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Rhetoretician -- Fiction etc.

One Passage from The Fantasticks

One Passage from The Fantasticks

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M31

Last night I took Hannah to see The Fantasticks at Trinity Rep in Providence, and I realized with a start how much this play, which I've known for 32 years, has influenced me and especially my writing.

I first saw The Fantasticks in high school, and was floored by the way it both embraced and rejected sentimentality, and especially by its reminder of the bitter in the sweet.  (This was at the very start of my five-year delusion that I might become a performer or director.)  Not too long afterwards I bought the script and the cast recording, and spent a long time brooding over them.  (One of the reasons Jerry Orbach's death hit me so hard was that I remembered listening to his young voice singing El Gallo over and over again in my room.)  I saw several other productions in later years.  In 1979 (which, at the time, seemed so long after 1975!) I performed in a college production of it.  My faculty advisor (a Brechtian-socialist theater snob) made some pretty dismissive comments about the show, which got me so riled that I actually wrote a paper, entitled "Light, Sight, Mirrors and The Fantasticks," to demonstrate some of its structural complexity.  I still have the paper around somewhere.

Last night's performance was the first I've seen in over twenty years.  It had some interesting moves -- the director decided that El Gallo and The Mute were like Penn & Teller, and so had them performing magic tricks throughout, and Fred Sullivan, Jr. apparently decided that Huckleby was Ralph Cramden.  To top it off, the set was made to resemble the ruins of the old Rocky Point amusement park, which was especially poignant for the old Rhode Islanders (not me) in the crowd.

Now, what is (to me) the key speech of the play is spoken by El Gallo near the end of Act Two.  When I heard it again last night, I suddenly realized that a lot of what's at the core of the stories I've been writing for the last six months is, in one way or another, encapsulated by this speech.  I clearly remember watching from the audience as Dirk Denison, then only eighteen, spoke the line in 1975; I remember listening to Orbach's performance of it on the LP; I remember watching from across the stage as Jonathan Kalb, then twenty-one, recited it at Wesleyan; and last night, when Joe Wilson, Jr. said it, I realized that I could have inserted it into most of my fics.  I recite it now from memory:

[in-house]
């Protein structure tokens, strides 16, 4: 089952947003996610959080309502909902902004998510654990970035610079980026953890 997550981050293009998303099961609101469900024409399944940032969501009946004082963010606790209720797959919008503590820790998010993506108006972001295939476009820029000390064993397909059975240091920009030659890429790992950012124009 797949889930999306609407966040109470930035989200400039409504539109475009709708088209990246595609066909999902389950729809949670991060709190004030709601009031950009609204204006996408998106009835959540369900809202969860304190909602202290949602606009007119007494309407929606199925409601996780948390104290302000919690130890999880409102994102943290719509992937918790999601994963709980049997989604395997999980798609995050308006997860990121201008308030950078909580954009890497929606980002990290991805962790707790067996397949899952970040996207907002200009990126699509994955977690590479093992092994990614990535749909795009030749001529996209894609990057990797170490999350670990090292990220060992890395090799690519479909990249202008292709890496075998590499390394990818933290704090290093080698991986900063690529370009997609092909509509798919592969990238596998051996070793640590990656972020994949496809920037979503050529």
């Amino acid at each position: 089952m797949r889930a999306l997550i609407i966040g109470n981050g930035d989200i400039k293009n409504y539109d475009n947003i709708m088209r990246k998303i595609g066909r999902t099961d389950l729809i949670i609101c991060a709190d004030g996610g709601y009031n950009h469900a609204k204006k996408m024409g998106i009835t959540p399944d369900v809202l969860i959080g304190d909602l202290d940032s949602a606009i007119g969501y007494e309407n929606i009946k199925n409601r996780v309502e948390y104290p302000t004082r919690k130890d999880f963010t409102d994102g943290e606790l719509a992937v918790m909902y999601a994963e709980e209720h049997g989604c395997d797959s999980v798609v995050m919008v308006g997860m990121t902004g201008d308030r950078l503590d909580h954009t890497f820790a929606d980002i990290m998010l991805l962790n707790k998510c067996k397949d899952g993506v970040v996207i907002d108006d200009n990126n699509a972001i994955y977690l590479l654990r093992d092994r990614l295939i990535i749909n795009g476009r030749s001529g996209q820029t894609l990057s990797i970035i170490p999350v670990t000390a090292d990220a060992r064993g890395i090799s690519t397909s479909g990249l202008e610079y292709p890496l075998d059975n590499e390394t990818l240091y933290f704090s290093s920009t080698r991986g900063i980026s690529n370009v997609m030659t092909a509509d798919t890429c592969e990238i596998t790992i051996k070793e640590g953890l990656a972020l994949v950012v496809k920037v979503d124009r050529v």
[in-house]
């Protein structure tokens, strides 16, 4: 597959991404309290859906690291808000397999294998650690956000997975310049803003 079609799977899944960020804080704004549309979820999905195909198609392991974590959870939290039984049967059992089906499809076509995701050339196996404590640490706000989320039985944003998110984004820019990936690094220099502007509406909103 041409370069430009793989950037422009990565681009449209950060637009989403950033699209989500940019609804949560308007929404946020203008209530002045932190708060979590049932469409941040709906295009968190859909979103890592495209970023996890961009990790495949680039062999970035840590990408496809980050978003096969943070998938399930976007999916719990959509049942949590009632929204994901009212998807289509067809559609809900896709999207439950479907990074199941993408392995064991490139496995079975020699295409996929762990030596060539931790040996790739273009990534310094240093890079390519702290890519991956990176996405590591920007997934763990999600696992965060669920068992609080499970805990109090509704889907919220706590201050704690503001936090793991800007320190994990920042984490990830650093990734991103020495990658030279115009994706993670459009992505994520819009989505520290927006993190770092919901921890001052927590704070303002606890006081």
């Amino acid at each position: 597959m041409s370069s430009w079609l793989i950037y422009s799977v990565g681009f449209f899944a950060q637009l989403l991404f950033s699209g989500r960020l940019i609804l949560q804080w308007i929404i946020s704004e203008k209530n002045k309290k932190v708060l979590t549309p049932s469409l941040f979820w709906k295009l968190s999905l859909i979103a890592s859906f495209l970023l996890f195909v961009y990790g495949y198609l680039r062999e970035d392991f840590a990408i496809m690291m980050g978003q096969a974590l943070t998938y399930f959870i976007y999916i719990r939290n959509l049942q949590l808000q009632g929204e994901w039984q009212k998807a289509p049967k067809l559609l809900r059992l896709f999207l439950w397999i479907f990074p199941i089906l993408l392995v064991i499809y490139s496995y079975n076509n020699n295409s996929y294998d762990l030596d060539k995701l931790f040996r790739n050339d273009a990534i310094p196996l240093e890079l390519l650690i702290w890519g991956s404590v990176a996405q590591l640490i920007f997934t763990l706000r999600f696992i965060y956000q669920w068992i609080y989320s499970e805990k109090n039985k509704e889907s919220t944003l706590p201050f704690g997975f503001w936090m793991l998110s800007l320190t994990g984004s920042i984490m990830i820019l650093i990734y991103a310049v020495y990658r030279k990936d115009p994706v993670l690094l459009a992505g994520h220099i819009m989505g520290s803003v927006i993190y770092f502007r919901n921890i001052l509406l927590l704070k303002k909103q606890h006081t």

There is a curious paradox which no one can explain,
     And who understands the secret of the reaping of the grain?
     Who understands why spring is born out of winter's laboring pain,
     And why we all must die a bit before we grow again?
     I do not know the answer; I merely know it's true.
     I hurt them for that reason, and myself a little too.

Strange, strange.

Hannah liked the show, by the way.
  • It's amazing really when you start to see a pattern in your own work and then start to realize where it all came from. It makes me glad in a way that no one in my real life reads my writing!

    An evening at the theater is always fun. I'm glad Hannah liked it, too.
    • Actually I really like it when people from my real life read my writing. I'm so proud of doing something creative...
  • We had The Fantasticks in high school also. I never saw a professional version of it. I didn't know that Jerry Orbach was in it. No ownder it inspired you. It's supposed to be the longest running musical in the world. There was always a version of it playing somewhere near me, but I just never went. How long did it run on broadway?
    • Forty-two years. It opened in 1960 (not long after I was born) and closed in 2002 -- it was an indirect casualty of 9/11 (the theater was pretty close to Ground Zero).

      Jerry Orbach was in the original production, and for several years I never knew anything else he'd done. Then I started seeing his name in scripts and albums and realized what a cornerstone of the American theater he'd become: Scuba Duba; Promises,Promises; Chicago; etc., etc.
      • I hope that Jerry Orbach was appreciated by his peers. He was an "invisible" actor, you always saw the part he was playing, never the actor behind it. Long after you saw him in something, you remembered the character first, then you would think...yeah he was the guy playing...
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